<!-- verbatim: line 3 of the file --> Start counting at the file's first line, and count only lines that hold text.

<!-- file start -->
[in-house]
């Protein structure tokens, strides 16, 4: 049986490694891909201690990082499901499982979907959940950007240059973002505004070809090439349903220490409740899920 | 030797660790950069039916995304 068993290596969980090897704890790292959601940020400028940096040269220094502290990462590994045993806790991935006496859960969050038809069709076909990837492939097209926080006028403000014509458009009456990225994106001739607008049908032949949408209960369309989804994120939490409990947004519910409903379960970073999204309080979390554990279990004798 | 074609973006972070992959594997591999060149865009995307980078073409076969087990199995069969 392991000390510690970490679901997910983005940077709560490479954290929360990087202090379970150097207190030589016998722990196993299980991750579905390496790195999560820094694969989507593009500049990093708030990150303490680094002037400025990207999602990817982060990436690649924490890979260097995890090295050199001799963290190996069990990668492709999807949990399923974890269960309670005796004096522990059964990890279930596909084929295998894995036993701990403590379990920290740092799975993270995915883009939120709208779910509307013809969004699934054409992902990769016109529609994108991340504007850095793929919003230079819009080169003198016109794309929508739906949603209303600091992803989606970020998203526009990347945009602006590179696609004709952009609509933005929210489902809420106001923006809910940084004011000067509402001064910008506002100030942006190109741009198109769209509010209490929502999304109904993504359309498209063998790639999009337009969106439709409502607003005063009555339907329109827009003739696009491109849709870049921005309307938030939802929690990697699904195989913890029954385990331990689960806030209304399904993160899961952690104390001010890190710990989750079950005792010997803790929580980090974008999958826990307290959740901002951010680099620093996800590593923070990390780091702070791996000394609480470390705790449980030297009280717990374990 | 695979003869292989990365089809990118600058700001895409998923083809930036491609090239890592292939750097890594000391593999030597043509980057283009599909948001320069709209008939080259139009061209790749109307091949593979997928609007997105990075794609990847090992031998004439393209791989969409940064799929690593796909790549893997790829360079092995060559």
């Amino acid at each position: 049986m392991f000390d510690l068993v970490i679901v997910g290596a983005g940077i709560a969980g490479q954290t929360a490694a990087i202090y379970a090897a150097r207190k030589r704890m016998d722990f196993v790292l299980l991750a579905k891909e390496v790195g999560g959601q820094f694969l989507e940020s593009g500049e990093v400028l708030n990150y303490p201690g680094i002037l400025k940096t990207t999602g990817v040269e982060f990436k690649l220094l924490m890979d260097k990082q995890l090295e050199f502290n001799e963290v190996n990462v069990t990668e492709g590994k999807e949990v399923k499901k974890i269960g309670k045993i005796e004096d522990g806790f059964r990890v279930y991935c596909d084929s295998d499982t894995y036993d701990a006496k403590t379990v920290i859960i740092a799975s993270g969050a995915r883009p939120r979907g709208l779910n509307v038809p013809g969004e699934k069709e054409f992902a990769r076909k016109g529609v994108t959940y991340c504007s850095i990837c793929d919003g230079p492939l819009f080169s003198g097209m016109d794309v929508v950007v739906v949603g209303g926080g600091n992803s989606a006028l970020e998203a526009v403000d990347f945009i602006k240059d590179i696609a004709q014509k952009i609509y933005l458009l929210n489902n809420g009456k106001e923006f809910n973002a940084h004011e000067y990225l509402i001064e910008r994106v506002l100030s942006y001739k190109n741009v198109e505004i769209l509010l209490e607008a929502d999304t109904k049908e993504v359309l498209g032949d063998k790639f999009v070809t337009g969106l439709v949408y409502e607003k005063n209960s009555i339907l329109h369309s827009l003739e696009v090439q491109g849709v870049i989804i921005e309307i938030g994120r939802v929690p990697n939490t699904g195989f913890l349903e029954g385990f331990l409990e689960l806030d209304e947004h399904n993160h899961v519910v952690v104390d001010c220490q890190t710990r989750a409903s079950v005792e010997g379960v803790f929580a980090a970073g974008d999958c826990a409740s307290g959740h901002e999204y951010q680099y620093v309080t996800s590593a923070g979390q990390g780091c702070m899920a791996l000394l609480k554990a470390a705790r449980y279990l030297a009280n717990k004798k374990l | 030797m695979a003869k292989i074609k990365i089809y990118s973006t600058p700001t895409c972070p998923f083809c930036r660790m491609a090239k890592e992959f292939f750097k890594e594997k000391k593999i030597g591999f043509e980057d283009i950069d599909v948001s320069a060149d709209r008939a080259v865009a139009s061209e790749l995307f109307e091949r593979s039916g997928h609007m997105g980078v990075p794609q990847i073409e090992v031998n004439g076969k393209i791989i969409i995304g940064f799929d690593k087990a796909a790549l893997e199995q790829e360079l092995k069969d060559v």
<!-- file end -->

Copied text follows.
């Amino acid at each position: 049986m392991f000390d510690l068993v970490i679901v997910g290596a983005g940077i709560a969980g490479q954290t929360a490694a990087i202090y379970a090897a150097r207190k030589r704890m016998d722990f196993v790292l299980l991750a579905k891909e390496v790195g999560g959601q820094f694969l989507e940020s593009g500049e990093v400028l708030n990150y303490p201690g680094i002037l400025k940096t990207t999602g990817v040269e982060f990436k690649l220094l924490m890979d260097k990082q995890l090295e050199f502290n001799e963290v190996n990462v069990t990668e492709g590994k999807e949990v399923k499901k974890i269960g309670k045993i005796e004096d522990g806790f059964r990890v279930y991935c596909d084929s295998d499982t894995y036993d701990a006496k403590t379990v920290i859960i740092a799975s993270g969050a995915r883009p939120r979907g709208l779910n509307v038809p013809g969004e699934k069709e054409f992902a990769r076909k016109g529609v994108t959940y991340c504007s850095i990837c793929d919003g230079p492939l819009f080169s003198g097209m016109d794309v929508v950007v739906v949603g209303g926080g600091n992803s989606a006028l970020e998203a526009v403000d990347f945009i602006k240059d590179i696609a004709q014509k952009i609509y933005l458009l929210n489902n809420g009456k106001e923006f809910n973002a940084h004011e000067y990225l509402i001064e910008r994106v506002l100030s942006y001739k190109n741009v198109e505004i769209l509010l209490e607008a929502d999304t109904k049908e993504v359309l498209g032949d063998k790639f999009v070809t337009g969106l439709v949408y409502e607003k005063n209960s009555i339907l329109h369309s827009l003739e696009v090439q491109g849709v870049i989804i921005e309307i938030g994120r939802v929690p990697n939490t699904g195989f913890l349903e029954g385990f331990l409990e689960l806030d209304e947004h399904n993160h899961v519910v952690v104390d001010c220490q890190t710990r989750a409903s079950v005792e010997g379960v803790f929580a980090a970073g974008d999958c826990a409740s307290g959740h901002e999204y951010q680099y620093v309080t996800s590593a923070g979390q990390g780091c702070m899920a791996l000394l609480k554990a470390a705790r449980y279990l030297a009280n717990k004798k374990l | 030797m695979a003869k292989i074609k990365i089809y990118s973006t600058p700001t895409c972070p998923f083809c930036r660790m491609a090239k890592e992959f292939f750097k890594e594997k000391k593999i030597g591999f043509e980057d283009i950069d599909v948001s320069a060149d709209r008939a080259v865009a139009s061209e790749l995307f109307e091949r593979s039916g997928h609007m997105g980078v990075p794609q990847i073409e090992v031998n004439g076969k393209i791989i969409i995304g940064f799929d690593k087990a796909a790549l893997e199995q790829e360079l092995k069969d060559v």